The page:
The concept of responsive design is not a big breakthrough, but has attracted a lot of attention in recent times with the growth of the mobile device market, mainly due to tablets and mobile phones of varying sizes and resolutions.
In this new context of browsers and various resolutions, responsive design emerges as a logical evolution of website design, also known as web design; before much of the internet was accessed by very similar resolutions and browsers.
Until recently it was enough to make a website that worked in Internet Explorer with a maximum resolution of 1024 × 768 pixels that everything was solved, of course there were other features, but the vast majority was in the same group — at most there were users of Mozilla Firefox.
Today everything has changed, there are 50 “inch TVs accessing the internet, there are phones that have 2” to 5 “screens, 5” to 7 “ tablets, 6” to 14 “(or even more) tablets and not counting the computers themselves, which has netbook screens up to Apple’s iMacs, putting the 11 “edge up to over 26” inches.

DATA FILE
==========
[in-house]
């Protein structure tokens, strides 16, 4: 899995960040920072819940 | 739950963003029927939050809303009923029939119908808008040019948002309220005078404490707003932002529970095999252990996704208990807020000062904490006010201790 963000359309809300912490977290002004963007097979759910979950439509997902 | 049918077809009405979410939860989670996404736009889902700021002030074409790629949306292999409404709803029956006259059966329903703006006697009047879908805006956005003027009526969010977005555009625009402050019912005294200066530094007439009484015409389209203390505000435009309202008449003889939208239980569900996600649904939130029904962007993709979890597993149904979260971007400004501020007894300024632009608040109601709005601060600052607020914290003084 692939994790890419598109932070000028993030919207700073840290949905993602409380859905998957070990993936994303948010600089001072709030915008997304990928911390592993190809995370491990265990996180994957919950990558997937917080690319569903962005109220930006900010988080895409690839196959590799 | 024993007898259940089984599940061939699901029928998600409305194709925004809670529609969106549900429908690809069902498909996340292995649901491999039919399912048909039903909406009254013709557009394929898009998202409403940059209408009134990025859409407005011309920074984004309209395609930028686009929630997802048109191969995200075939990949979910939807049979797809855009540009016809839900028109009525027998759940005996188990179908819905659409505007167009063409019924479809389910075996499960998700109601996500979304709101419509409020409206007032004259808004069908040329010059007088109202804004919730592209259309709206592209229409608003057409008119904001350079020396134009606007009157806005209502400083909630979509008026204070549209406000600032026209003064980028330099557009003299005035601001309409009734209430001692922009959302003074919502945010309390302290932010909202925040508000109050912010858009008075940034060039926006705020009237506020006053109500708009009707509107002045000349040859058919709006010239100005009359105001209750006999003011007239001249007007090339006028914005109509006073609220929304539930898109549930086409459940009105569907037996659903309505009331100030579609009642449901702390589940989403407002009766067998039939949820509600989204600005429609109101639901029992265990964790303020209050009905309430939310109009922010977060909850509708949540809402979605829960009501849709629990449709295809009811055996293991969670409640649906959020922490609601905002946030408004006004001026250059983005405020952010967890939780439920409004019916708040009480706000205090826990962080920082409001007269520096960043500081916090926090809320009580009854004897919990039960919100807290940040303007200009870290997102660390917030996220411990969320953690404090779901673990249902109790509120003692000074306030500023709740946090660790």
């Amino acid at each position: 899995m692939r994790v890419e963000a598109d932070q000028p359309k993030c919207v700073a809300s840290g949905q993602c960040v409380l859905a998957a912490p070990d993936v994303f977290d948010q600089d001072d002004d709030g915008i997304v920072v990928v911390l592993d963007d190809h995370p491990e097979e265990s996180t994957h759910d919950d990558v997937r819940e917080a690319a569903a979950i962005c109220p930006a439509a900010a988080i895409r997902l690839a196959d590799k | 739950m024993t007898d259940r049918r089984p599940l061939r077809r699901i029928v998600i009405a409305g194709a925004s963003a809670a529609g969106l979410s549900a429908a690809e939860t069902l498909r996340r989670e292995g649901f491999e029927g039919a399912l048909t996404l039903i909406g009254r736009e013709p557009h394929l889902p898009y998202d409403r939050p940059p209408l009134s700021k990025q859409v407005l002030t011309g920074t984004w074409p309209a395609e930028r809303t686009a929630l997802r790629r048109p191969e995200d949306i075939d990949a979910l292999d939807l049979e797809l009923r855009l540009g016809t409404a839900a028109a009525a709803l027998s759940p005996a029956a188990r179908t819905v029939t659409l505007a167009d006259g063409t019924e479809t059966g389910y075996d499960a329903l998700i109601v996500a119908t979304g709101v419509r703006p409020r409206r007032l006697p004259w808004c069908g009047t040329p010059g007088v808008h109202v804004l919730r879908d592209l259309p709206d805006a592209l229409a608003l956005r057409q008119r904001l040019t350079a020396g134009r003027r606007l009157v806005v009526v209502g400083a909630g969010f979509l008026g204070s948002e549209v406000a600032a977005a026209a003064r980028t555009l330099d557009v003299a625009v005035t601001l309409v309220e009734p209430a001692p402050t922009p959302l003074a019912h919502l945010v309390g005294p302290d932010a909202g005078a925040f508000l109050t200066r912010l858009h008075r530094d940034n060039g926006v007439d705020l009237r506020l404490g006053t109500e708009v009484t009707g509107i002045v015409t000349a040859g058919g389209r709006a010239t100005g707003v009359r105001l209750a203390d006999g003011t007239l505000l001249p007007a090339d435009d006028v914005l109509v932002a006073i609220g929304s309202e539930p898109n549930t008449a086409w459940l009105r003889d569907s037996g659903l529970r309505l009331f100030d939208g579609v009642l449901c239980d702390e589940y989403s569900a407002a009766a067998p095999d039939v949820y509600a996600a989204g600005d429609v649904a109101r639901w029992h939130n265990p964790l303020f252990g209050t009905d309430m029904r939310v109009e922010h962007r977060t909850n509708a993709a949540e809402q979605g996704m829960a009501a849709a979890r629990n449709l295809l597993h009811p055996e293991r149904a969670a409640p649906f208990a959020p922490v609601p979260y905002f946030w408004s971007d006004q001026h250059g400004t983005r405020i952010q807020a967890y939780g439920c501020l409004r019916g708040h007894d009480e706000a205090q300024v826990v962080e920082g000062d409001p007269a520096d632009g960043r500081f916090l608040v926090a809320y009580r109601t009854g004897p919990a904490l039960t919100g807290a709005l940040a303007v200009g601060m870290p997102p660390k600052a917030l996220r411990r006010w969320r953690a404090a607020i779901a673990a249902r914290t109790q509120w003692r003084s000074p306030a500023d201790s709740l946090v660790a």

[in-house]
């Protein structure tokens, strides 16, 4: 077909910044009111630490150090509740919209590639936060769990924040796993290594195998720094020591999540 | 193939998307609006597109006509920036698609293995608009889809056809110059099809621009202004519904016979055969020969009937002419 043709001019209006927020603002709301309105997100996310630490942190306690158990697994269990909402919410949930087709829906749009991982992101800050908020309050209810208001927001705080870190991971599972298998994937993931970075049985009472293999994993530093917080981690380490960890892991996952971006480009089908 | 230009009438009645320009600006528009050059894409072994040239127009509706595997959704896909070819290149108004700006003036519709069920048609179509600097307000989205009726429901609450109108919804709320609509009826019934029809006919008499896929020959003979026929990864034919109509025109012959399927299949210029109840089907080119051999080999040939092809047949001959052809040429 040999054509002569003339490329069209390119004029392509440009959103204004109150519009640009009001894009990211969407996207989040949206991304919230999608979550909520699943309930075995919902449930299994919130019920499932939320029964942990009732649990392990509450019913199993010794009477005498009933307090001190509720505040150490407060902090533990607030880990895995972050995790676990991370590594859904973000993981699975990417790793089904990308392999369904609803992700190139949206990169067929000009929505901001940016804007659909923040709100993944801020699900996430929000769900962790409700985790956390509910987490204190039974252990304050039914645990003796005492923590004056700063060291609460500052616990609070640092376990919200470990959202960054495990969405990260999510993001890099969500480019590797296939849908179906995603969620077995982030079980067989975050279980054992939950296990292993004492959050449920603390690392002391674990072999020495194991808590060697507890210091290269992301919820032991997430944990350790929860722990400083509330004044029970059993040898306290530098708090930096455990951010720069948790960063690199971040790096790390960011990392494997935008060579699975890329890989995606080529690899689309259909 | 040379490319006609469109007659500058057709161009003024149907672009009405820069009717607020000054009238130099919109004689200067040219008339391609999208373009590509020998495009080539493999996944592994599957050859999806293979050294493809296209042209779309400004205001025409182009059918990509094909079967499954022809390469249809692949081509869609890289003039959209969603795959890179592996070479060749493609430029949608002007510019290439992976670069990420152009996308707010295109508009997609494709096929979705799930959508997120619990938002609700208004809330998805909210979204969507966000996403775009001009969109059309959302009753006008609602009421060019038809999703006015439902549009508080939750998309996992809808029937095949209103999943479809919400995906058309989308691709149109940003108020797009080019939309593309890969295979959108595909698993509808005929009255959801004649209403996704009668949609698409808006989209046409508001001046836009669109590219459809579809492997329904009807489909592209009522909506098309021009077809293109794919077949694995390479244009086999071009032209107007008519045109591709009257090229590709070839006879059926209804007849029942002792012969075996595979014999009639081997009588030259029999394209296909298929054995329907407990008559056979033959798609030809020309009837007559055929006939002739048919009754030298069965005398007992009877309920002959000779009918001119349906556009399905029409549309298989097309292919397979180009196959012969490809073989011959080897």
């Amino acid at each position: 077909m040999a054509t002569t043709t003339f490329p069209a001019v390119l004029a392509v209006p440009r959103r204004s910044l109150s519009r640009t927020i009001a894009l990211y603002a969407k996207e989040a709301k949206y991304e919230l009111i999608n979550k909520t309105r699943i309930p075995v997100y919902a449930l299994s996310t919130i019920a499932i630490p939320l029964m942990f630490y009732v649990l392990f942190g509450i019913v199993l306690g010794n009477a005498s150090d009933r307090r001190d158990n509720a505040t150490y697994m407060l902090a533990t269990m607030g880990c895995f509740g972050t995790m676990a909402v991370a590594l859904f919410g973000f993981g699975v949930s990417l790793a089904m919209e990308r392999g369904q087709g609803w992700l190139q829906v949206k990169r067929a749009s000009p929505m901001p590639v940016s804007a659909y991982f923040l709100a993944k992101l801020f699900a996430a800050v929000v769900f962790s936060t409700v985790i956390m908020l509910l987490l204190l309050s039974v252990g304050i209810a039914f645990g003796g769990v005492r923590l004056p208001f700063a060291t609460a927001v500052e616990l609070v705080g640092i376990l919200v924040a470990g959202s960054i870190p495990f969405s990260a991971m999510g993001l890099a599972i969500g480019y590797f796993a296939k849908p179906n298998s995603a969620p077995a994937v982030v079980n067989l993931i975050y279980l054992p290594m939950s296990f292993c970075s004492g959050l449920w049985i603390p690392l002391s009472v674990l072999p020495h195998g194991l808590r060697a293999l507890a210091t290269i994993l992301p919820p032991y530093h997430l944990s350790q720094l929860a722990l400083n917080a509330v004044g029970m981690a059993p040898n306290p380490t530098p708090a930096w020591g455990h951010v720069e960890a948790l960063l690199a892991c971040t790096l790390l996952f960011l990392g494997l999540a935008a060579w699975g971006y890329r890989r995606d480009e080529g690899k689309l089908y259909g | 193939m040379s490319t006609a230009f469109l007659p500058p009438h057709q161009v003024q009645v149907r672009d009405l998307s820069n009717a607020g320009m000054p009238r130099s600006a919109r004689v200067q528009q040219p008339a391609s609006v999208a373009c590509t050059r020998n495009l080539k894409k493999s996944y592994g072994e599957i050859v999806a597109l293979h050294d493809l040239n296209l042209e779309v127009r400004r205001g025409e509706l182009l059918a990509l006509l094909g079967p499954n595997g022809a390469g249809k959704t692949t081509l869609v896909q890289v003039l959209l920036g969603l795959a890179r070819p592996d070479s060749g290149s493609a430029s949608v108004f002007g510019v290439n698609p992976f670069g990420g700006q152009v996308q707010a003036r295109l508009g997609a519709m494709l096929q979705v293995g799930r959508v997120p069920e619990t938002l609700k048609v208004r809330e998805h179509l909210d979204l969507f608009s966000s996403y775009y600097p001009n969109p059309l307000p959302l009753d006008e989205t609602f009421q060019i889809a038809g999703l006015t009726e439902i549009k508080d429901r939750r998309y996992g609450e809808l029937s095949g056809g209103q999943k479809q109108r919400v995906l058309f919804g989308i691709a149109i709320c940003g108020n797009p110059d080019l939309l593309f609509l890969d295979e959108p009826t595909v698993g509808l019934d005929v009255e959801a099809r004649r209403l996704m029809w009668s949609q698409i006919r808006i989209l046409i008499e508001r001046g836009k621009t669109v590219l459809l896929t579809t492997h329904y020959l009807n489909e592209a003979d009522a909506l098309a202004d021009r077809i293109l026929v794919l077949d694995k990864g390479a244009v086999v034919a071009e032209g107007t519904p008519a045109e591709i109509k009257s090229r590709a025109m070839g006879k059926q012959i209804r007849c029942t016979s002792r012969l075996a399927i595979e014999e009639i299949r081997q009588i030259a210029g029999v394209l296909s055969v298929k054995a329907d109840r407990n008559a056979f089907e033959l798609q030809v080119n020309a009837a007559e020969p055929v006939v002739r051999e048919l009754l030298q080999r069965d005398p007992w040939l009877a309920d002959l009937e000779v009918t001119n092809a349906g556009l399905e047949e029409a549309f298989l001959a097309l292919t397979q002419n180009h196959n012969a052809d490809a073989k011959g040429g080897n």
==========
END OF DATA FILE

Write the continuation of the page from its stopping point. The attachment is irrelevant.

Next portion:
All of these screen sizes and still do not enter the question of resolution, which further increases the range of possibility. According to Google Analytics, there had been 1841 different screen resolutions accessing the site in 2014 (Lane et al. 2015).
This feature demonstrates that a site can be viewed in a variety of ways and in a variety of contexts, and that is what sites should be prepared for*.* The responsive design, as the name already indicates, can respond to the size of the screen to suit the best. An example of the layout change of a responsive website can be seen from the image*.*